But he is doing so much better.
He was a very angry rabbit because I was poking him twice a day with a needle and forcing liquid into the abscess areas along with putting 2 kinds of drops in his eye twice a day.
Now that we are done, he is a much happier rabbit and is even enjoying being pet.
Richland has been through a lot and would love a home with lots of love and attention.
Someone who will be a little patient with him if he isn't super friendly right away since most of his experience so far has been being stuck with needles, stuff put in his eye and liquid squirted in places he doesn't like.
He does enjoy being pet when you pet him and he realizes that is all you are going to do to him.
He does like cats and gets along well with cats.
He enjoys watching the activity in the home so it would be great if he could be in an area where he can see the daily activities.
You also have a foster doe, Daphne, who is very afraid of people. Could you tell me about her please?
Daphne is about 2 or 3 years old. Buckeye House Rabbit Society took her in from a local shelter that was going to euthanize her because she was aggressive when anyone stuck their hand into her cage.
She is very afraid of people and didn't like a hand coming at her.
I have Daphne in a 4x6 area using a metal puppy pen. She does much better when she feels that she can "escape" from you.
I make sure she has an escape route when I enter her area and she is much happier about that.
She does let me pet her once in a while but it is just a couple pets and she is done. Sometimes when I'm cleaning her area and she feels threatened, she will lunge at me but has never tried to bite.
Daphne needs someone with a lot of bunny experience who understands not to corner her and how to deal with the lunging.
I think if someone had a lot of time and patience, she could come around.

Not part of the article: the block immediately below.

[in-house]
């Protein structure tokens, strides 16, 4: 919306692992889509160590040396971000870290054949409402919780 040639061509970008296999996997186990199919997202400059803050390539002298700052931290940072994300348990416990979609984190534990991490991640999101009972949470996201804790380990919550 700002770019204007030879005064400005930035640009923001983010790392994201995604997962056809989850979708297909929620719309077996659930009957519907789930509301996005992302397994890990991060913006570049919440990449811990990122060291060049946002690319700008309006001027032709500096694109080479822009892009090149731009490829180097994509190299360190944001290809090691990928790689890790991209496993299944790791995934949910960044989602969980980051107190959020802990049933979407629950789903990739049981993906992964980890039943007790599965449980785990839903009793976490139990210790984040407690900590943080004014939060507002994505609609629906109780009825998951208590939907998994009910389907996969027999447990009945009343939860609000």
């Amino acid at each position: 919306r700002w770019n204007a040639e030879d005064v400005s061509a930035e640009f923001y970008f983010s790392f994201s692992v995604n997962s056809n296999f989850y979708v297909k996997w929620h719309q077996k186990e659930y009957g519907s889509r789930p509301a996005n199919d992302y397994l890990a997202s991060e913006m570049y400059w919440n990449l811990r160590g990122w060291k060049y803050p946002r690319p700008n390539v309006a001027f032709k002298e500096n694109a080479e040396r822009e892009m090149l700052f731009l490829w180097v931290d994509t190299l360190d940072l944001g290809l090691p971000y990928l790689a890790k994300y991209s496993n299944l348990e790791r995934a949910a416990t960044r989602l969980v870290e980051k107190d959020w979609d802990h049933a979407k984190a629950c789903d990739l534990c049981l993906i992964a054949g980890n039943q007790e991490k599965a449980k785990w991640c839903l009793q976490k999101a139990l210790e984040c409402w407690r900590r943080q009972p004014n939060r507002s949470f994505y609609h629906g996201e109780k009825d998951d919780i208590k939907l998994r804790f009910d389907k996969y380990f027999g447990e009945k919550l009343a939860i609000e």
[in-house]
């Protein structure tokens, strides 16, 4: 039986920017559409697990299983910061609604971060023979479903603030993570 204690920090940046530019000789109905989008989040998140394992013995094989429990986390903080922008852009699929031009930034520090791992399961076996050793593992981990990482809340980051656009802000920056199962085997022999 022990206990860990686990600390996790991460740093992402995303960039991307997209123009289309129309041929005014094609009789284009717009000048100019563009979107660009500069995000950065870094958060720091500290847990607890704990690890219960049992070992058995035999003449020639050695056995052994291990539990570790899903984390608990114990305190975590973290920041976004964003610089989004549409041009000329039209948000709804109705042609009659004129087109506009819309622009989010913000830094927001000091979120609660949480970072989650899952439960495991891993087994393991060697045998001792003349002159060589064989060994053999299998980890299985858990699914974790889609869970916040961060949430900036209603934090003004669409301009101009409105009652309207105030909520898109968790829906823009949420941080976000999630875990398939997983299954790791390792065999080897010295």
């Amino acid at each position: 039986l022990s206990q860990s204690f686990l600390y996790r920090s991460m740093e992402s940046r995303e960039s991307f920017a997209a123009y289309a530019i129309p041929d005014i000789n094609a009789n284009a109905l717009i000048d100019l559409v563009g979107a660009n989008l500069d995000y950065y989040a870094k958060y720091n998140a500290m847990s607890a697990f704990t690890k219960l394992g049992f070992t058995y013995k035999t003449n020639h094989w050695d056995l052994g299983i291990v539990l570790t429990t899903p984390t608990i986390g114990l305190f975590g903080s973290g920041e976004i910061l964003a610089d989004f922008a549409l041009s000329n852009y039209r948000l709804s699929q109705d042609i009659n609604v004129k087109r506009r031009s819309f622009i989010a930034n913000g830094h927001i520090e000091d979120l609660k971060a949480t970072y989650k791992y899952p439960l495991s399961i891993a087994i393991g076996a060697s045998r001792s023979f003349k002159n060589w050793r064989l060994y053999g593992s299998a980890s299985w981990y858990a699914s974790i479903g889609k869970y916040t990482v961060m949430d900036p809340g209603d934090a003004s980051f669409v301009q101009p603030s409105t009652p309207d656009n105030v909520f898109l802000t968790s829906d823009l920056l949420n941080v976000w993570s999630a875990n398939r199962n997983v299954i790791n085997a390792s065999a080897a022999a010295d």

She will probably never be a super friendly bunny.
She does get along with my cats. Daphne loves to watch what is going on so she would do well in an area that gives her some privacy yet also gives her the ability to see the activities around her.
Daphne also loves to rip up paper and will shred any newspaper that I give her.
Daphne is very healthy and loves her pellets, hay and veggies. She is also VERY good with the litter box.
Can you tell me a bit about the puppy pens you use please?
The rabbits aren't on a metal floor. The metal puppy pens are only sides, they aren't actually cages. They are panels that fold and can be make into shapes. So the top and bottom is open.
Usually we put them in square/rectangular shapes for our rabbit's living area.
So the rabbit is actually on the floor as it is preferable to have the rabbits living on the floor.
What many people do is buy 2 metal puppy pens or make the pen area in a corner of a room, then take a 4x8 sheet of plywood and glue on linoleum then put a metal edge around the edges of the 4x8 to protect the ends of the linoleum.
Then the rabbit has a solid floor that is easy to clean.
Most people in the US keep the rabbits in an area as I have described while they aren't home and then have the rabbit roaming the house when they are home. Some have dedicated rooms for their rabbits.
The rabbit behind Daphne in the pictures above is my Sara. Both girls were actually in their litter pans/kitty litters and Daphne does make a mess with the litter so there is a metal cooling rack (usually used for baking) in her litter pan but that is the only place that she is on metal.
Her litter is directly below and she can't stick a foot through the metal since the litter comes all the way up. This way the litter doesn't fly all over the place.
What are people's main reasons for wanting to get a rescue rabbit?
There are several reasons why people like to get a rabbit from a rescue.
They are already spayed or neutered.
They have had a vet checkup.
They have already been brought back to health if there were any health issues.
They are already assessed as to how friendly or not friendly they are.
The rescue group can help a potential adoptee pick out the right rabbit for them.
There is usually a good selection of types, colors and personalities of rabbits to choose from.
The adoptee gets a lot of information on how to care for the rabbits along with ongoing support if they have any questions.
How long have you been looking after the online Gift Shop?
Are there any points that you would like to emphasize?